The Business Year

Ricardo Spí­nola Sevilla

MEXICO - Health & Education

Band Together

General Director, Médica Sur

Bio

Ricardo Spí­nola Sevilla is the General Director of Médica Sur, one of Mexico’s most prestigious private hospital groups. He earned his MBA in Corporate Finance from the University of Dallas and has a BSc in Civil Engineering from the Universidad Nacional Autónoma de México. He has served as CEO of Laboratorios Dermatologicos Darier, CFO at Merck Sharp & Dohme de México, and other senior positions at Procter & Gamble in Latin America.

You recently celebrated your 30-year history of operations in Mexico. How has the journey been? The company was created on the basis of three pillars: patient care, medical research, and […]

You recently celebrated your 30-year history of operations in Mexico. How has the journey been?

The company was created on the basis of three pillars: patient care, medical research, and medical education. We believe all three pillars are critical for patient care. Most of our physicians are researchers and teachers. Médica Sur is one of the top institutions in Mexico, including government hospitals, in terms of medical research. The first oncology center was created by Médica Sur in 1993, with the view that patients would be treated for all aspects associated with oncology, such as psychology and nutrition. That program is recognized internationally. Another example of differentiation is in the area of neurosurgery. We have a gamma knife, which is a medical device that will destroy a tumor in the head without performing surgery. It works via radiation and is a very unique system. In preventive medicine, we have 30% to 40% more tests than any other private hospital in Mexico, for about the same price or less than other private hospitals charge. Médica Sur was formed with the belief that people should have access to the best physicians, medicines, and equipment at a fair price.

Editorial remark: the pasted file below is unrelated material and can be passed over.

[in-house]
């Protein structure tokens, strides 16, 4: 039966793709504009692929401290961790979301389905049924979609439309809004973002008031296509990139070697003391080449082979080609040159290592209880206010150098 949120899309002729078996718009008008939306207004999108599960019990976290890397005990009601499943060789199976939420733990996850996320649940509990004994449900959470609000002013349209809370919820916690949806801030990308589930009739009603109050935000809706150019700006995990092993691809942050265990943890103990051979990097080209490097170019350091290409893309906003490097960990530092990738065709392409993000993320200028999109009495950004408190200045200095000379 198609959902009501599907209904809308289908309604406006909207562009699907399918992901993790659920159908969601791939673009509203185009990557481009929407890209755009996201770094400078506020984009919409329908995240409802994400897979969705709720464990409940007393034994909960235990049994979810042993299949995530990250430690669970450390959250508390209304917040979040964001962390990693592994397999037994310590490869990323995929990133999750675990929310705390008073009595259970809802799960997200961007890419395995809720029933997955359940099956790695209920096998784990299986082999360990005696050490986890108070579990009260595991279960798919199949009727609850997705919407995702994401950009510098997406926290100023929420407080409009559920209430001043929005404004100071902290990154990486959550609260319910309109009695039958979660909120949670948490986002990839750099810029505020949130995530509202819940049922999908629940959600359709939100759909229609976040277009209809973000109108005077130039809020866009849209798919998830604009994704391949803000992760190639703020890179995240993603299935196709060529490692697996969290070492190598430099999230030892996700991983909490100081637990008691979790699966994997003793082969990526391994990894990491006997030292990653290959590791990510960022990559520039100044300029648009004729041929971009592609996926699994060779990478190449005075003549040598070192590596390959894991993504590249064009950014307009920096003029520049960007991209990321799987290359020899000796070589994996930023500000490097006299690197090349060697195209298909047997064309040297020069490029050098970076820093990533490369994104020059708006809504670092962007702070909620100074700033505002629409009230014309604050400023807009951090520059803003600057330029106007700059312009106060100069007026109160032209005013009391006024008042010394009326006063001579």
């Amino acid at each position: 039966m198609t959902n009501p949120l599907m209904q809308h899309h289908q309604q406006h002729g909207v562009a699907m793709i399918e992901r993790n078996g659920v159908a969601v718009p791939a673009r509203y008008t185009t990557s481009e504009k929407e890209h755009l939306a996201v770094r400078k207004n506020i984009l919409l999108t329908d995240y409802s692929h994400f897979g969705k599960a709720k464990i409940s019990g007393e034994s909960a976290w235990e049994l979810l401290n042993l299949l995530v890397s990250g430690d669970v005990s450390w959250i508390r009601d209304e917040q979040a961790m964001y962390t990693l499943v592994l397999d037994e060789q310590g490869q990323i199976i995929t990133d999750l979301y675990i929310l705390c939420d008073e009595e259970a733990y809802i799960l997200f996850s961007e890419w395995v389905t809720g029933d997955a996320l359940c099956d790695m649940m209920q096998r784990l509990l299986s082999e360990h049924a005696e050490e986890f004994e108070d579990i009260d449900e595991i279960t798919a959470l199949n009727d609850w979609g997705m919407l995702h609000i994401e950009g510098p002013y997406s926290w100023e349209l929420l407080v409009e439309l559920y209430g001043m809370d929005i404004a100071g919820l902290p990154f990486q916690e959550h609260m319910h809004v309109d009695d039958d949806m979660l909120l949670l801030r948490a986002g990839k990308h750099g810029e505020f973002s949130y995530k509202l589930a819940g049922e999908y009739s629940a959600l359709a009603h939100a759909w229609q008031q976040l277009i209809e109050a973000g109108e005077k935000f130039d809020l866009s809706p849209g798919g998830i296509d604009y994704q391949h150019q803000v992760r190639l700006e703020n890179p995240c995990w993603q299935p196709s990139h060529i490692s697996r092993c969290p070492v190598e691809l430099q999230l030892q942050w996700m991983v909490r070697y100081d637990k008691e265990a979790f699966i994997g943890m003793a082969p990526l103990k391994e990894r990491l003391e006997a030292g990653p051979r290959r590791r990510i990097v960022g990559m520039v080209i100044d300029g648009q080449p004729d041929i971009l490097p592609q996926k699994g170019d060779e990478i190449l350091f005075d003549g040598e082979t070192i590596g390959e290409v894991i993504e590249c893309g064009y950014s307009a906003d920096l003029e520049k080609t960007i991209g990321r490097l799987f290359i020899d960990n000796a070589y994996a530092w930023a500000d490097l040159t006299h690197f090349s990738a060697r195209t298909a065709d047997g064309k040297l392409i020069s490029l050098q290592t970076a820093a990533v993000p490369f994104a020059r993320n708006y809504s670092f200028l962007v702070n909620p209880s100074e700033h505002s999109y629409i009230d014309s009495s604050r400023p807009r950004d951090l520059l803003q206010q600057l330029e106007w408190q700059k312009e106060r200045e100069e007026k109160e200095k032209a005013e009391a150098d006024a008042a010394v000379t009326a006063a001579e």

How has the private healthcare industry evolved and to what extent have those gaps that existed in the industry been closed?

The private hospitals in Mexico fulfill the need for patients looking for high-quality patient care. Most of them are covered by state social security. Typically, if you have social security, you still go into the private healthcare system, because waiting times are shorter. Also, as far as the availability of equipment and treatment go, the government has a number of very nice centers, but most of them are concentrated in the big cities, so depending on where you live, you may not have access. The other factor is the evolution of insurance schemes for medical insurance coverage. Today, coverage reaches about 6% of the population. We are talking about major medical coverage and expenses, so that is close to 6 million people. There is still room for improvement.

How competitive is Mexico as a destination for medical tourism and what kind of innovations has Médica Sur brought to the market in that respect?

I think we are just starting to tap the opportunity. The opportunity lies in having Mexico as a possibility for reimbursement from Medicare. Eventually, if social security in the US accepts Mexican hospitals, that will be a huge opportunity. Right now, there is a good market, although it has been challenged by security issues, especially along the border. I think that will improve in the next few years. We will continue to focus our efforts on the quality of patient care. We are very serious about quality. Right now, we are in the process of recertification with the local certification agency. In terms of certification for medical tourism, we will be working with the Joint Commission International from the US over the next few months.

How well evolved is the medical industry’s regulatory environment in Mexico today?

In the case of medical tourism, the local government has been very supportive in terms of creating relationships and connecting the dots between the US and Mexico. In fact, we were invited by the Secretariat of Health to an event in Chicago to establish connections with insurance companies and develop them. It is also supporting the development of websites and internet activities and participating in events in the US to promote the use of Mexico City as a location. In the regulatory environment, the law changed in regard to the certification of hospitals. It changed in 2011 to be more in line with US requirements. The requirements are tighter. It is tough for hospitals to comply with the regulations, but we believe they are heading in the right direction.

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